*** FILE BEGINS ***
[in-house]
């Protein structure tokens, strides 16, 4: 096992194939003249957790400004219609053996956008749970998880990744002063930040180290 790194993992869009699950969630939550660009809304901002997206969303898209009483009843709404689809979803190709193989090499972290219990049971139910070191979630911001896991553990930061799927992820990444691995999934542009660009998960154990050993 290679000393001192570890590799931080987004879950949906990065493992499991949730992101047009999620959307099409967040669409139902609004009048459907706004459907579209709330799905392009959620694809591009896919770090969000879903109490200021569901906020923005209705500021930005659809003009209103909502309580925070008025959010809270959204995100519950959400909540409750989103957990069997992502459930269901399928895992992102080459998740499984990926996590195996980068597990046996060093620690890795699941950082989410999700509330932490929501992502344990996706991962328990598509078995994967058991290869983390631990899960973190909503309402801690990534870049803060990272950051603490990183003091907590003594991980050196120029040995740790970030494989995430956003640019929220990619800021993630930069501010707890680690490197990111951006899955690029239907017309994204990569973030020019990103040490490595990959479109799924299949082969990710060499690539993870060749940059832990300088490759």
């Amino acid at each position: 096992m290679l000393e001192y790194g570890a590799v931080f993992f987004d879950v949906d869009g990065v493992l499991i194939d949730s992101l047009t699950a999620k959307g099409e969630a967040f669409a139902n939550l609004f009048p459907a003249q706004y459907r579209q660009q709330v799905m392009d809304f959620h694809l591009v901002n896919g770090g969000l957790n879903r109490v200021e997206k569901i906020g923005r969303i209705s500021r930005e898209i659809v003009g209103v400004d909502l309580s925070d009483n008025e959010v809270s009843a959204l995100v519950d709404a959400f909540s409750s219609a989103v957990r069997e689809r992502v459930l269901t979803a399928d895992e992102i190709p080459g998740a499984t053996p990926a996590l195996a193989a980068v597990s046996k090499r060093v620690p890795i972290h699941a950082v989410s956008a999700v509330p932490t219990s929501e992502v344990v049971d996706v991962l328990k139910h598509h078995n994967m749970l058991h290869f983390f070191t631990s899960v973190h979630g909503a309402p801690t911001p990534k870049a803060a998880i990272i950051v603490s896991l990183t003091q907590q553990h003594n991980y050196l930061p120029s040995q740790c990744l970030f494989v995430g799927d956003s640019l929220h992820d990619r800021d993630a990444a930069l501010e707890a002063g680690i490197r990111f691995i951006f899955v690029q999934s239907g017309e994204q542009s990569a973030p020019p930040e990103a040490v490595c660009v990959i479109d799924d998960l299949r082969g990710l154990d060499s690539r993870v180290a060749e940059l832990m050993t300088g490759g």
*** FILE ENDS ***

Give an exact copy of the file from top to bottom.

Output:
[in-house]
């Protein structure tokens, strides 16, 4: 096992194939003249957790400004219609053996956008749970998880990744002063930040180290 790194993992869009699950969630939550660009809304901002997206969303898209009483009843709404689809979803190709193989090499972290219990049971139910070191979630911001896991553990930061799927992820990444691995999934542009660009998960154990050993 290679000393001192570890590799931080987004879950949906990065493992499991949730992101047009999620959307099409967040669409139902609004009048459907706004459907579209709330799905392009959620694809591009896919770090969000879903109490200021569901906020923005209705500021930005659809003009209103909502309580925070008025959010809270959204995100519950959400909540409750989103957990069997992502459930269901399928895992992102080459998740499984990926996590195996980068597990046996060093620690890795699941950082989410999700509330932490929501992502344990996706991962328990598509078995994967058991290869983390631990899960973190909503309402801690990534870049803060990272950051603490990183003091907590003594991980050196120029040995740790970030494989995430956003640019929220990619800021993630930069501010707890680690490197990111951006899955690029239907017309994204990569973030020019990103040490490595990959479109799924299949082969990710060499690539993870060749940059832990300088490759």
């Amino acid at each position: 096992m290679l000393e001192y790194g570890a590799v931080f993992f987004d879950v949906d869009g990065v493992l499991i194939d949730s992101l047009t699950a999620k959307g099409e969630a967040f669409a139902n939550l609004f009048p459907a003249q706004y459907r579209q660009q709330v799905m392009d809304f959620h694809l591009v901002n896919g770090g969000l957790n879903r109490v200021e997206k569901i906020g923005r969303i209705s500021r930005e898209i659809v003009g209103v400004d909502l309580s925070d009483n008025e959010v809270s009843a959204l995100v519950d709404a959400f909540s409750s219609a989103v957990r069997e689809r992502v459930l269901t979803a399928d895992e992102i190709p080459g998740a499984t053996p990926a996590l195996a193989a980068v597990s046996k090499r060093v620690p890795i972290h699941a950082v989410s956008a999700v509330p932490t219990s929501e992502v344990v049971d996706v991962l328990k139910h598509h078995n994967m749970l058991h290869f983390f070191t631990s899960v973190h979630g909503a309402p801690t911001p990534k870049a803060a998880i990272i950051v603490s896991l990183t003091q907590q553990h003594n991980y050196l930061p120029s040995q740790c990744l970030f494989v995430g799927d956003s640019l929220h992820d990619r800021d993630a990444a930069l501010e707890a002063g680690i490197r990111f691995i951006f899955v690029q999934s239907g017309e994204q542009s990569a973030p020019p930040e990103a040490v490595c660009v990959i479109d799924d998960l299949r082969g990710l154990d060499s690539r993870v180290a060749e940059l832990m050993t300088g490759g």